Zimmerit was an anti-magnetic coating employed by the German military in World War II to prevent Allied forces from using magnetic anti-tank mines against tanks. Germany forces were already using magnetic anti-tank mines and their rationale was that Soviet forces could easily duplicate them. Zimmerit was a preventative measure for a problem that never developed— the Soviets, or any other Allied nation, never used magnetic anti-tank mines. Applied to vehicles from 1942 through 1944, zimmerit was easily recognizable due to the textured pattern used when applied to armor, but ultimately pointless.
In the 1980s, the Gundam plamo craze took off alongside an already-existing military modeling scene. Thanks to cross-pollination, Gundam mobile suits with camouflage paint schemes and World War II accoutrements — like zimmerit — began turning up in hobby magazines.
The fact that it was a largely useless military technology didn’t matter — it looked cool and lent a gritty realness to the otherwise cartoonish giant robots. That aesthetic eventually worked its way back into Gundam proper, as evidenced by the overt World War II (specifically German) imagery in Mobile Suit Gundam 0080: War in the Pocket and Mobile Suit Gundam 0083: Stardust Memory.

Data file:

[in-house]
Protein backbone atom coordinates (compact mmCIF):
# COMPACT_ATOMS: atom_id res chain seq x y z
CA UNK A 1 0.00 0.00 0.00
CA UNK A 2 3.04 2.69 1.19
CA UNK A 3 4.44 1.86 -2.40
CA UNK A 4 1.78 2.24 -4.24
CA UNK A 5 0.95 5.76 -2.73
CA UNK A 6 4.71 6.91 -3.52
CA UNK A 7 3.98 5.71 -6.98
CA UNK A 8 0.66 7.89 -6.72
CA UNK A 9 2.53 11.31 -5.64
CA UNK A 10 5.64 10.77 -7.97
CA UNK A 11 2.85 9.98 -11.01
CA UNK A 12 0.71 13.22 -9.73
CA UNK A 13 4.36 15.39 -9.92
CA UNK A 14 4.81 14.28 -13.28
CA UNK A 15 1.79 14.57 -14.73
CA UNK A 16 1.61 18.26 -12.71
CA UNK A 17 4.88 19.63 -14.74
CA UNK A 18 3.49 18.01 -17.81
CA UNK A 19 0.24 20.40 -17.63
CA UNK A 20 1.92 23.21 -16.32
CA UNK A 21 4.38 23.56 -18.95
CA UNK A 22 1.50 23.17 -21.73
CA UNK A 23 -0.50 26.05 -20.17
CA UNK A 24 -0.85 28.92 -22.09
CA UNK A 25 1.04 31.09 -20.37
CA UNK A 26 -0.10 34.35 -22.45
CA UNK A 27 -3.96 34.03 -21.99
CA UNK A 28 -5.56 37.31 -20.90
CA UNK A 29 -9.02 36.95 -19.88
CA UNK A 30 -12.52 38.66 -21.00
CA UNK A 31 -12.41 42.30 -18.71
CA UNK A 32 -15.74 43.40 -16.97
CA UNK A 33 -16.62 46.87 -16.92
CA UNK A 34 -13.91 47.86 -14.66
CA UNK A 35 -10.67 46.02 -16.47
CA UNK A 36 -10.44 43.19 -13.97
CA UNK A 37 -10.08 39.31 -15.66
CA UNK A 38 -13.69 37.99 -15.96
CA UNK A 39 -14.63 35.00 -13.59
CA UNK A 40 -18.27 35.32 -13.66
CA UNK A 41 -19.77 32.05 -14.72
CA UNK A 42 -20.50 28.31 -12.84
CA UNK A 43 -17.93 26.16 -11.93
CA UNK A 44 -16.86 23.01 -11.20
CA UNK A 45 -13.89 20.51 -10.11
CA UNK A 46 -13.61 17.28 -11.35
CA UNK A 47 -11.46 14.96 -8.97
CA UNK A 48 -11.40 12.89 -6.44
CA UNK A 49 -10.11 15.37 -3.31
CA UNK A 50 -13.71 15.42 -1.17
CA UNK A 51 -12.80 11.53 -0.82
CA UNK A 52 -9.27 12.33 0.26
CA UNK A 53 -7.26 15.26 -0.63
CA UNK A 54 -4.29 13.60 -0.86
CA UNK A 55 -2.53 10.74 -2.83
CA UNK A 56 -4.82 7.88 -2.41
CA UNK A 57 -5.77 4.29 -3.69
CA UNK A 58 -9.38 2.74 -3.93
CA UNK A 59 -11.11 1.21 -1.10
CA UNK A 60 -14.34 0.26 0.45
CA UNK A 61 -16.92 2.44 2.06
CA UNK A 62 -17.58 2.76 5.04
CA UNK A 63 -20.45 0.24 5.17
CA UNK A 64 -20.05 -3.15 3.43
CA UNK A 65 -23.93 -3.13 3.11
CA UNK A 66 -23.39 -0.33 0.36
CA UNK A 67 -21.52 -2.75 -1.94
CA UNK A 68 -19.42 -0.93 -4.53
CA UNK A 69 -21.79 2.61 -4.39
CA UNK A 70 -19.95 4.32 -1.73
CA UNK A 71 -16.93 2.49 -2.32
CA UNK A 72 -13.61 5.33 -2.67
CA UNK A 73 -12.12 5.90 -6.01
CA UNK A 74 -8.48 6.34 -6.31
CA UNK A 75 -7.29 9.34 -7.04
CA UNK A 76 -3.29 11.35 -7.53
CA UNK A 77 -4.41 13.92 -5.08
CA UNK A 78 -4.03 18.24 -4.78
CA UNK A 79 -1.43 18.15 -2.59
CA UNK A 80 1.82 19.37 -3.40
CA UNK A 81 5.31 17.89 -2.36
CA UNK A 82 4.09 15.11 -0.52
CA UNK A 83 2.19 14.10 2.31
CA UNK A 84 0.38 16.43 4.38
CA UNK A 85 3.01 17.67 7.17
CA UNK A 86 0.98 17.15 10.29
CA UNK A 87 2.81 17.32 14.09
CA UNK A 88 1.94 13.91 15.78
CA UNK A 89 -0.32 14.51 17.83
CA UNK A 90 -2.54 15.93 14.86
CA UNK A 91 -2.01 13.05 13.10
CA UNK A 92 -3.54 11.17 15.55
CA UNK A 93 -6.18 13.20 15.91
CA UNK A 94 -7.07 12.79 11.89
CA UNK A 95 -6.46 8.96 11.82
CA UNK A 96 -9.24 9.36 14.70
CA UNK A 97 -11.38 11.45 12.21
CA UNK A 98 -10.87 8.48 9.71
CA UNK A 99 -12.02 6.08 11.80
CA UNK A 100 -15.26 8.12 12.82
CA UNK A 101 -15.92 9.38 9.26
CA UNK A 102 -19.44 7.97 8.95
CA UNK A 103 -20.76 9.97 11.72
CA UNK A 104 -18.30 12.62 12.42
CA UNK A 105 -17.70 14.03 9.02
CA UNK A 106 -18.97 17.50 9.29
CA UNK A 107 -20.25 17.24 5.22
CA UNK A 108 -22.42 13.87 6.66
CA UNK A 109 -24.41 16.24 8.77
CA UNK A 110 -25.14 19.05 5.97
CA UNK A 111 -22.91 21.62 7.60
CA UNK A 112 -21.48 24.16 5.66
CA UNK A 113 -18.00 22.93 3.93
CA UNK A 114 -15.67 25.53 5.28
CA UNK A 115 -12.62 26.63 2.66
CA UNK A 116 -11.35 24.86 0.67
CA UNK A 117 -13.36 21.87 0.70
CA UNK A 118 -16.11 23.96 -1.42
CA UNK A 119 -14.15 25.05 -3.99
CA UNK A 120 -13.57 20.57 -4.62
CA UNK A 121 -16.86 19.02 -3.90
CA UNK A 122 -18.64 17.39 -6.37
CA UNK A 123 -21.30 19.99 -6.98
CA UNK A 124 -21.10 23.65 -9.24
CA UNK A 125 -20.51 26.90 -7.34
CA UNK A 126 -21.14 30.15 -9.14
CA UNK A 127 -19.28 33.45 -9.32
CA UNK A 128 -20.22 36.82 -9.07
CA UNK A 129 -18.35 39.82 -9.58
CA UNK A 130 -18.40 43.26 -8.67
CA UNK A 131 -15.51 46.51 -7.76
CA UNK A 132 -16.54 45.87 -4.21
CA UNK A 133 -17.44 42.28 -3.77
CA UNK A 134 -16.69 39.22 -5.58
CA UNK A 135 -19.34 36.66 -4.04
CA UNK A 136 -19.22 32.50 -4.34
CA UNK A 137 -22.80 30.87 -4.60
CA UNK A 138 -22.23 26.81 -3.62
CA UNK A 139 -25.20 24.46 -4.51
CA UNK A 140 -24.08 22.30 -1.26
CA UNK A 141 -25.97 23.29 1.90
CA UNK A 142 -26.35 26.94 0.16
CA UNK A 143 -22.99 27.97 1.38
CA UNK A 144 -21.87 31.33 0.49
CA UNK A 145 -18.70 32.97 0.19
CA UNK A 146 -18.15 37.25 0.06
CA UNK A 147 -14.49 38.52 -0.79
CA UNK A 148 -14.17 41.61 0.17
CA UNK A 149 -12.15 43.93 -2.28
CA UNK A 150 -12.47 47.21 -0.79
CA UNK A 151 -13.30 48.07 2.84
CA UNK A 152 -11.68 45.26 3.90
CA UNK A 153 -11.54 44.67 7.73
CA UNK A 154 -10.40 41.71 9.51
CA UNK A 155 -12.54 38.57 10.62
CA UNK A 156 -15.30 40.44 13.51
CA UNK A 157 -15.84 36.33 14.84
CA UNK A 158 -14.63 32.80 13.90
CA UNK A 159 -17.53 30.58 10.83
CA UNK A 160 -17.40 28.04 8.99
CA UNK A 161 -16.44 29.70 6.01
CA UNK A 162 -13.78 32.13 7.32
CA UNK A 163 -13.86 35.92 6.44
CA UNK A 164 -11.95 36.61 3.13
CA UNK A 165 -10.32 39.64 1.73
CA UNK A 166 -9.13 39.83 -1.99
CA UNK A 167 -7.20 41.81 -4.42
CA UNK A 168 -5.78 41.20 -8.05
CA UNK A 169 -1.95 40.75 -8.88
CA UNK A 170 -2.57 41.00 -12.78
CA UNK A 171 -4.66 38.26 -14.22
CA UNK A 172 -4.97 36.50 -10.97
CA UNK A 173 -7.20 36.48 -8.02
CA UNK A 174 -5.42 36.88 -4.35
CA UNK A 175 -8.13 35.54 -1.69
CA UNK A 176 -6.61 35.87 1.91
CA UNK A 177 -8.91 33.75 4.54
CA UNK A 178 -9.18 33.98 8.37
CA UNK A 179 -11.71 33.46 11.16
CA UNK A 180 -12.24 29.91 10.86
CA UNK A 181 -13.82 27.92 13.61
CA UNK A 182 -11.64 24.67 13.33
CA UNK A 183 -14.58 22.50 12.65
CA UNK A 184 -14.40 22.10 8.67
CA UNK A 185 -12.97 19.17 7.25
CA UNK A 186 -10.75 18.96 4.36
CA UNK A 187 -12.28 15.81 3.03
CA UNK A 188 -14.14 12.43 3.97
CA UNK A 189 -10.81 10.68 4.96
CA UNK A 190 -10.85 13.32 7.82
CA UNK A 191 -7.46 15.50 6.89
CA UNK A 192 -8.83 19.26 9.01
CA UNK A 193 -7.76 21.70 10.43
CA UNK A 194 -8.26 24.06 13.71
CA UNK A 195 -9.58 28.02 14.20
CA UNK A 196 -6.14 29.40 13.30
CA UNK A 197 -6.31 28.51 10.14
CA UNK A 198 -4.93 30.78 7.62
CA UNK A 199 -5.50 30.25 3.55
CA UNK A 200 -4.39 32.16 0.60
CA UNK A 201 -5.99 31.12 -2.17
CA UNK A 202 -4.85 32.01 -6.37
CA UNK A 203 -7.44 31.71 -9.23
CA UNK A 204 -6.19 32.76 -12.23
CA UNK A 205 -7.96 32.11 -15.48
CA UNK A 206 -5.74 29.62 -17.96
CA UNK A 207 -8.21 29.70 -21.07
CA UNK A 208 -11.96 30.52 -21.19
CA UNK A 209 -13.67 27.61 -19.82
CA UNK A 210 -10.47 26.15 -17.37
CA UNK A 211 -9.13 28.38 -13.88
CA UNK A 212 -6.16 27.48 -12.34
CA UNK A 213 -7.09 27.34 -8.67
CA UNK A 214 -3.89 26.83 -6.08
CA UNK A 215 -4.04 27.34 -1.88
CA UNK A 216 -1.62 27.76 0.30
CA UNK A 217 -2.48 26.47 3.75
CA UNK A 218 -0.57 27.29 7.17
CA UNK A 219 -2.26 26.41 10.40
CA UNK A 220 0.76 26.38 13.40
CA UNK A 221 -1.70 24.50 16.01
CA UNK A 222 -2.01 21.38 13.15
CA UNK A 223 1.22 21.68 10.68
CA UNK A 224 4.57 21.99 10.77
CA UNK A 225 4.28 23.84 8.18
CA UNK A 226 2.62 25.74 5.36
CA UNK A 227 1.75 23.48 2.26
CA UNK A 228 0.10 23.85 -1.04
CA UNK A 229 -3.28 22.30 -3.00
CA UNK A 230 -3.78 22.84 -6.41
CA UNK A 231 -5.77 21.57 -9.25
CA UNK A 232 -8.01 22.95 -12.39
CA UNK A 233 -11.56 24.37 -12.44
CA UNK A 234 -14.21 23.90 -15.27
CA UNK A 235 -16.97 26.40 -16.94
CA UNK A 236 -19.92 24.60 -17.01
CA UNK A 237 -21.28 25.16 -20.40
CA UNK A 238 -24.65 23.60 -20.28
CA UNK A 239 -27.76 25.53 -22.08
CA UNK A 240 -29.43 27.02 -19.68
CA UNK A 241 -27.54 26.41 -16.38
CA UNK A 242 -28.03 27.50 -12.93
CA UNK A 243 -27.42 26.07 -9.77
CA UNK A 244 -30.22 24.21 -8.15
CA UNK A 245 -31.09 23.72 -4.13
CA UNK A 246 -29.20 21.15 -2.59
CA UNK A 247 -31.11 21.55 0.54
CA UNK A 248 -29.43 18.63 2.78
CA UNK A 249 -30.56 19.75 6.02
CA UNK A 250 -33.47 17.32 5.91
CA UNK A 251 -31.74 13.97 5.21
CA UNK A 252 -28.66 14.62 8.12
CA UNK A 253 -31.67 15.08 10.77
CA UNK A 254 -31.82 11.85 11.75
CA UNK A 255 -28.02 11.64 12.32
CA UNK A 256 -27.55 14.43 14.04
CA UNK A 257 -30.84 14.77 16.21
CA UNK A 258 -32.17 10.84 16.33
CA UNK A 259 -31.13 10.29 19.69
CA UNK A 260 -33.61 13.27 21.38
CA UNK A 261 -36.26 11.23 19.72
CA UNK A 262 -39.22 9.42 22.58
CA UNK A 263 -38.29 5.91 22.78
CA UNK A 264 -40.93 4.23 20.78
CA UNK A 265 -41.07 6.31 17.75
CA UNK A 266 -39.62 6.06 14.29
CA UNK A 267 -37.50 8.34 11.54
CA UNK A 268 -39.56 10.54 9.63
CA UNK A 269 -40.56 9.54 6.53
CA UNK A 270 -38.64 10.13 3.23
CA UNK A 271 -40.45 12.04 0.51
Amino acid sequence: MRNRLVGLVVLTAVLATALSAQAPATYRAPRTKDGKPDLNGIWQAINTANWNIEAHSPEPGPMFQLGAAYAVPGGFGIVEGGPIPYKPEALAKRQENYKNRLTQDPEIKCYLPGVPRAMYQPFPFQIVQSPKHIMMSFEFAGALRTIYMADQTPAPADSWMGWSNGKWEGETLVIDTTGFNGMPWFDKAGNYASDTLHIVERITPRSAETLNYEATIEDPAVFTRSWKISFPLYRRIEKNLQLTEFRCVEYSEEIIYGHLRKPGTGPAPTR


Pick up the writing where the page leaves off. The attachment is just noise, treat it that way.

That’s not to say this is a Gundam fansite; I’m a big fan of the anime and mecha aesthetic that was commonplace in the 1980s and this blog will be focusing on that era or modern projects reminiscent of that era. Think S.F.3.d, Makoto Kobayashi, or pioneering otaku projects like the Daicon films. Anything that reflects that same enthusiasm or style is fair game, too.
This site started as a personal project combining writing with relevant translations. It’s changed a bit since we first launched, and we’re always looking for new writers to spotlight the forgotten and unknown. Let us know what you like or dislike by sounding off in the comments, or sending us an email using the link to the left.
About the Author
I’ve been writing about anime and otaku shit for roughly a decade, having contributed to publications like Otaku USA Magazine and Topless Robot. I’m also a cofounder of the website Colony Drop and irregularly update a tumblr dedicated to 1980s Japanese pop culture and products, Baburu Jidai.
About the Mascot
Z-Chan was designed and illustrated by David Bednar.